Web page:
The Dog and Duck, Hoppers Road
Technically just within the boundary of Winchmore Hill, the Dog and Duck gave its name to Bourne Hill’s previous incarnation, Dog and Duck Lane. Like the Woodman, it was originally two cottages, which in the eighteenth century gained a licence to sell ale.
In 1869, according to Gary Boudier, the Dog was the scene of an accidental shooting when the landlord John Downes caused the death of his lodger John Flaxman by shooting him in the head. The two, according to the landlord’s mother, had been about to go out shooting, but as Downes left the tap room with Flaxman walking ahead of him, the door closed, catching the hammer of the gun and causing it to go off. Part of Flaxman’s head was shot away, though he lived for an hour after the accident. A verdict of accidental death was returned, through Downes was admonished by the magistrate for being careless where guns were concerned.
The Fox, Green Lanes
The present Fox was rebuilt in 1904 to replace a previous incarnation which had been on the site for several centuries.
The first record which Gary Boudier finds of the Fox in his 2002 book, A-Z of Enfield Pubs (part 2) is in 1683, in the will of Katherine Alces of St Mary Aldermanbury, who in that year left the Fox to Hannah Cooper and her descendents. Boudier also refers to the question of whether the name The Fox, came from the Fox Lane, or Fox Lane was named after the pub: he discovered from the English Place Name Society that there was a family with the name of Fox who lived in the western end of the lane in the 14th century. He also finds that the pub was for two periods in the 18th century briefly called The Doe.
Pictures of old Palmers Green show a quaint building with benches outside in a still rural setting. On warm days, says Alan Dumayne, beer was sold through the window. At the rear there was stabling and a skittle alley and sheds which housed the two horse buses, a service into central London run by the Davey family, who were landlords for over a century.
The Fox was purchased by John Donithorne Taylor in the 1860s, according to Bernard Byrom and Gary Boudier, possibly as a result of an incident in which the landlady frightened Donithorne’s horses by shaking her carpets, and failed to be appropriately penitent. It was then sold in 1902 as part of the Taylor estate, and bought by Huggins & Co brewers, who took forward its redevelopment.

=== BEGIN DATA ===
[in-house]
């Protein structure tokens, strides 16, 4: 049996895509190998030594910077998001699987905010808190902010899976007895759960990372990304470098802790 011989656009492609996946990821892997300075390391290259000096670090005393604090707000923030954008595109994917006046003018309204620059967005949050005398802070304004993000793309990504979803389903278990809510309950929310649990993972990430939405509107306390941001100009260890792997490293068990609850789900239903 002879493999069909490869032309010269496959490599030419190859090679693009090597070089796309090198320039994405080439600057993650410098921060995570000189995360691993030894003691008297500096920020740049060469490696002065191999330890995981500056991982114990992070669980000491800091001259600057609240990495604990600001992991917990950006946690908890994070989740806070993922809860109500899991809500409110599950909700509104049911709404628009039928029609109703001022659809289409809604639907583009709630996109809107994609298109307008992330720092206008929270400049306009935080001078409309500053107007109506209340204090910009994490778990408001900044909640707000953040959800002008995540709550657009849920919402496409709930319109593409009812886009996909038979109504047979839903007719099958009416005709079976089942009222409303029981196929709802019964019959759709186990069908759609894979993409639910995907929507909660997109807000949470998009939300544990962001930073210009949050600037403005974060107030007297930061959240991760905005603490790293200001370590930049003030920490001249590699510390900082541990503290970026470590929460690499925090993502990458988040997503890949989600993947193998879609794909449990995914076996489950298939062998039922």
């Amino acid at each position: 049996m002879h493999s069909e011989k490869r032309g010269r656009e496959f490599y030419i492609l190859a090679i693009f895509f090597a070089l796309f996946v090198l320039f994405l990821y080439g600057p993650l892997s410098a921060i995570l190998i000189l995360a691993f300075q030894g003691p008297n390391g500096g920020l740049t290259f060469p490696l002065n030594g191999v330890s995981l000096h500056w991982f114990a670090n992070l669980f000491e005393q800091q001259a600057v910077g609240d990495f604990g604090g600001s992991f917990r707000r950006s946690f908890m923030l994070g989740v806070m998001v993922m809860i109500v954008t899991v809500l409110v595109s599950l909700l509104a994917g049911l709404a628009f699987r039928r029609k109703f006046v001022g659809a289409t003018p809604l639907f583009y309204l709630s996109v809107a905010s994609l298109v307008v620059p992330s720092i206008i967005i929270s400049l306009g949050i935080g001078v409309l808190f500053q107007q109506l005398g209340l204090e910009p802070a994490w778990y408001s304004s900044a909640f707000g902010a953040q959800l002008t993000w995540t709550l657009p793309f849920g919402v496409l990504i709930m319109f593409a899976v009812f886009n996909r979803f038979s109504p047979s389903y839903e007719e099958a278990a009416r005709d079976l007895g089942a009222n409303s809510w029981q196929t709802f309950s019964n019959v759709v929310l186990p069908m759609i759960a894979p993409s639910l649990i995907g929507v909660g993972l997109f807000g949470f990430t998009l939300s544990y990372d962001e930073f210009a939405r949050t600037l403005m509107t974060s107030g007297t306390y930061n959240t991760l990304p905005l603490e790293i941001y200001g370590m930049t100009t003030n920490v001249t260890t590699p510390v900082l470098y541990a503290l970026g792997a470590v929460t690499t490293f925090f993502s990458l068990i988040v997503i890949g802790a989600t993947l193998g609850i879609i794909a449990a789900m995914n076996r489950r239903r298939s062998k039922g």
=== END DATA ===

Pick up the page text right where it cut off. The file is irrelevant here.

The new building built in 1904 was a rather more grand and elaborate Edwardian building, in keeping with the character of the new town emerging around it. I have not been able to uncover any early illustrations of the inside of the pub (though Gary Boudier’s book has some fascinating illustrations of the old building just before demolition, and floor plans comparing the old and new Fox), but a glance at some of the more intact Edwardian pubs within a five mile radius indicates that the Fox may once have had a stunning interior. (Was this the pub which Stevie Smith described as selling ‘gin and cyclists teas’, or was it the Woodman or the nearer Dog and Duck?).
In the 1980s and 1990s the back rooms of the Fox (as The Fox Theatre) became home of several theatre companies in succession, including in 1996 the Fact and Fable Theatre Company, whose performance of Pin Money by Malcolm Needs was directed by June Brown, Dot Cotton of Eastenders. It was during another performance in November 1996, says Boudier, that a Mr Sullivan from Archway felt himself being tapped on the shoulder but turned to find no one there. Bar staff and customers also reported unexplained noises, only some of which were attributable to the effects of alcohol.
The Fox is still at the heart of Palmers Green, as a pub, music and comedy venue and a number of well known names have performed there including Geno Washington and the Ram Jam Band, and comedians Richard Herring, Phil Nicholl and Simon Munnery. Comedy offerings at the Fox are run by Electric Mouse Comedy Collective, who describe their enterprise as a heady blend of ‘socialism, capitalism, collectivism and egotism’ aimed at supporting new comedians writers and promoters (see http://www.electricmousecomedy.com/ for more information about forthcoming events). There is also traditional Irish music each Sunday from 6.30 and a locally famous Sunday Carvery.
The Fox’s website is keeping schtum about the ghost http://www.thefoxpalmersgreen.com/
The Woodman, Bourne Hill
The Woodman, originally consisting of two cottages built in 1727, began selling ale in 1868 under the ownership of retired police sergeant Henry Wale. Its position, opposite the Pound, resulted in the locally famous quip that the Woodman is the only pub where pints are sold by the pound – landlord Henry Reed was at the turn of the century the last person to hold the title of Pinder. Though much extended, the Woodman is still a nice old pub which retains some of its cosy interior and atmosphere.